Gaining Perspective on Canada 150

It’s Canada’s 150th birthday! Though this is an important one, I’ve created a handy little list of some other Canadian milestones to recognize while we’re at it, to put this one into perspective.

1. 12,000 years (and maybe more) since First Nations arrived on the land we now call Canada.

First Nations survived and thrived in the harsh climate, respecting and taking care of the earth while still using what they could to sustain themselves. With a strong and long history of successful self-government and a variety of cultures that lived harmoniously around each other, First Nations existed on this land for literally thousands of years before Europeans colonized their land and exploited the people living there.

2. 170 years since Egerton Ryerson wrote and published recommendations for education for Aboriginal peoples.

His recommendations, including ones which state Aboriginal peoples should be educated in separate boarding which teach English-only and denominational values, were the foundation for the residential schools to be opened in Canada.

3. 137 years since the first residential schools were opened in Canada.

Residential schools were government-funded and church-run schools set up to assimilate Aboriginal children into dominant Christian culture and eliminate their parents’ involvement in their intellectual, cultural and spiritual development. The over 150,000 children at the residential schools were forced to be removed from their families, weren’t allowed to practice their culture and many suffered from physical and sexual abuse, sub-standard education, malnourishment and severe punishments. 

4. 99 years since some women won the right to vote in Canada.

Suffragists campaigned at all levels of government to earn the right to vote for women, and succeeded in doing so for certain women in 1918 at a federal level. This did not include Asian Canadians or Aboriginal Canadians.

5. 78 years since an immigration agent in Canada responded, “None is too many” when asked how many Jewish people would be allowed into Canada after the war.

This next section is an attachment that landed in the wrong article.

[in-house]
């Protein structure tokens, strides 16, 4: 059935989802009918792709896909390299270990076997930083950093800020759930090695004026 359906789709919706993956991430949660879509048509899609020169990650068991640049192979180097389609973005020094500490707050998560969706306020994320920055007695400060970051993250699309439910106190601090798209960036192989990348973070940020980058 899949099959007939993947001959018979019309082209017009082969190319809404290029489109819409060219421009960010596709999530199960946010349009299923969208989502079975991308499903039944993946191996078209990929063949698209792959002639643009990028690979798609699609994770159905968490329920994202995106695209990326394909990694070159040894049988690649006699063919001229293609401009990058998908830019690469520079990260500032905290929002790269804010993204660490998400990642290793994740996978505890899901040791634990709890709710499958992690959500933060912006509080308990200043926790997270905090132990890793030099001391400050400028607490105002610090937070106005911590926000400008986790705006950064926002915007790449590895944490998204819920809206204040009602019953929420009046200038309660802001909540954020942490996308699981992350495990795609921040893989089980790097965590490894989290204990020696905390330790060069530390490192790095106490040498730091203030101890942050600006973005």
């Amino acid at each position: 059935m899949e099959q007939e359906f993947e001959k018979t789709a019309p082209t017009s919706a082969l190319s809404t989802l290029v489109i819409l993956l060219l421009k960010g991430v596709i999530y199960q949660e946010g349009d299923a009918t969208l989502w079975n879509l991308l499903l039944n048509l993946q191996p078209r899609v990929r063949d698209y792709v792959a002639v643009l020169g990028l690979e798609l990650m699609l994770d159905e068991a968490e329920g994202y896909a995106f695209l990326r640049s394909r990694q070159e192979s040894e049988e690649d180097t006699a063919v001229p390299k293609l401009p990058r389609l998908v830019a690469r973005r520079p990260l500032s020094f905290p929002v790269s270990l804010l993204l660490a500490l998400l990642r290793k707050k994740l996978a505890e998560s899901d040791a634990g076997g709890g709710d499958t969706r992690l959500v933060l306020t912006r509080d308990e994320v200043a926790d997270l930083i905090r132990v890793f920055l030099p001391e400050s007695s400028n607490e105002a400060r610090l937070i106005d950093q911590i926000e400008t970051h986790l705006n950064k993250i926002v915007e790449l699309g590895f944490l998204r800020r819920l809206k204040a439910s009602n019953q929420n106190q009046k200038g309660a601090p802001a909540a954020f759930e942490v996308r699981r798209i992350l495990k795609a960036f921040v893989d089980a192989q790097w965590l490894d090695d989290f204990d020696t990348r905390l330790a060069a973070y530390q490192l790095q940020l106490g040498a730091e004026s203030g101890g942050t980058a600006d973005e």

Canada accepted only 5,000 Jewish immigrants during their persecution in the 1930s and 1940s, compared to the 200,000 the United States accepted.

6. 69 years since Asian Canadians won the right to vote.

The Dominion Elections Act was finally repealed, meaning it was no longer legally allowed to exclude people from voting based on race.

7. 57 years since Aboriginal Canadians won the right to vote.

Before 1960, some Indigenous peoples could gain the right to vote only by giving up their Indian status through enfranchisement. Indian status was granted to individuals under the Indian Act, and is a legal recognition of their First Nations heritage and grants rights such as the right to live on reserve land. Some Indigenous people lost status not by choice as well—the Indian Act stated those with Indian status who earned a university degree or became a doctor, lawyer or clergyman were automatically enfranchised. In 1960, the federal right to vote was granted to First Nations so that they could vote without losing status.

8. 34 years since the last segregated school in Canada closed.

The Common Schools Act, passed in 1850, was supposed to be implemented to divide school along religious lines. However, the Act was used to created segregated schools for Black children. The very last one, in Nova Scotia, closed in 1983.  

9. 21 years since the last residential school in Canada closed.

The social and cultural impacts of residential schools include a loss of culture and language for the Aboriginal peoples who spent their childhood in the schools and lasting trauma from their experiences.

10. 17 years since the Canadian Charter of Rights and Freedoms acknowledged sexual orientation.

Though the Constitution was repatriated and the Charter was adopted in 1982, it wasn’t until 1995 that Section 15 of the Charter, guaranteeing right to the equal protection and benefit of the law without discrimination specifically mentioned sexual orientation. 

Though Canada may have been officially declared Canada 150 years ago, it's important to acknowledge that this land and the people who live on it existed long before European colonizers--and that not everyone has experienced the official national narrative of free, safe, accepting Canada for all 150 years. 

This list has been put together with the help of The Canadian Encyclopedia.